According to Annie, the selection of materials can have often have a big therapeutic impact for her clients. And this effect can extend to the choices of artwork that one can display in the home. She cautions care must be given when choosing the right piece for a room.
“As an art therapist, I often find myself recognizing how color can affect my patients. So if I notice a client deeply affected by the color yellow, then I would suggest using that color to paint their walls or as a main basis of any art they display,” she said. “It’s all about selecting art that is both meaningful but also nourishing.”
The sentiment of selecting meaningful artwork is shared by Susan Grissom. She is Gallery Director of the Lionheart Gallery, a contemporary gallery in Pound Ridge, N.Y.
According to Susan, the most important part of selecting artwork to finish a space is picking something that you love without regard to an overall central theme. And that means sometimes buying a quirky piece that may seem out of step with the overall layout of the room.
“A lot of contemporary art buyers are drawn to whimsical works. They want something that really speaks to them, “explained Grissom. “Art tends to dominate the room. So usually the piece chosen represents something about the homeowner.”
Grissom often meets with decorators and clients in her gallery to explain the narrative behind some of the artists’ vision. This can become a catalyst for them to discover some of her galleries most interesting pieces for display.
For example, some of the gallery’s best-selling works were created by Betsy Podlach. An artist considered by some to be the Cindy Sherman of the portrait world, Podlach specializes in creating paintings depictions of animals within unusual environments.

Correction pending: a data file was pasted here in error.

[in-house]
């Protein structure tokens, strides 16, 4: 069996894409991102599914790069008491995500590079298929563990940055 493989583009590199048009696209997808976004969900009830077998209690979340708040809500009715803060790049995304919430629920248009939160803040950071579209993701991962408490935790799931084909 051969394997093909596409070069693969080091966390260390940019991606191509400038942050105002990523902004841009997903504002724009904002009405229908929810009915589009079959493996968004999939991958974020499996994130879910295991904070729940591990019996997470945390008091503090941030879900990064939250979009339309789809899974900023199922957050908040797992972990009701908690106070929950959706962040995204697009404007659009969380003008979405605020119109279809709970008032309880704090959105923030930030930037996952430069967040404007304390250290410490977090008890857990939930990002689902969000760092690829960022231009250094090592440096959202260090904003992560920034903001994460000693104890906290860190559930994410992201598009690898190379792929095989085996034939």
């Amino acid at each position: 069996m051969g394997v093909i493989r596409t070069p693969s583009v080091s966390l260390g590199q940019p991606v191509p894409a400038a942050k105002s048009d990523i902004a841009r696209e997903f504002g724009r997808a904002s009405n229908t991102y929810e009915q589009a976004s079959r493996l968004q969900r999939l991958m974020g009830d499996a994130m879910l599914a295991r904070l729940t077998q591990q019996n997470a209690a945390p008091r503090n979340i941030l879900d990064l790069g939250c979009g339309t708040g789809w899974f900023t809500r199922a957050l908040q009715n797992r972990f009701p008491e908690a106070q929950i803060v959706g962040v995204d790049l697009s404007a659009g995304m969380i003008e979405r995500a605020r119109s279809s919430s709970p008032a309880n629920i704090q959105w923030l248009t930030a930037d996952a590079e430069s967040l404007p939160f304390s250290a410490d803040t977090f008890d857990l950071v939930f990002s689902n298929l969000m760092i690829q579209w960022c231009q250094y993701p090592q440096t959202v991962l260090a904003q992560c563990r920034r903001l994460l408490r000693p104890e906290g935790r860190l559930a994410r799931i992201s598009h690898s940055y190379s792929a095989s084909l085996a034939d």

“I’ve have several people recently buy her rabbit and dog portraits,” Grissom shares with a laugh. “I was really surprised because it all happened within two weeks. Bunny rabbits that were sitting charmingly and one of a leaping dog. Really sort of humorous pieces. But all of the buyers said that they saw something that made them smile.”
Using Art to Direct A Space
“To be honest, one of the most disappointing things is when art being added to a room as an afterthought,” said Geoff Walsky, the owner of the Fairfield Antiques Center. A multi-dealer antique and design space in Norwalk, CT, the center is also home to The LeClerc Contemporary Gallery. Which is a 2,000 square foot gallery that is named for Walsky’s great grandfather- Parisian artist Julien Jacques LeClerc.
“I truly believe it’s a mistake to not buy the art first and then design the room around it. The other pieces-can be used to blend and contrasts with the colors of the art. It really can make the work come alive when you use art to direct the other pieces in the space.”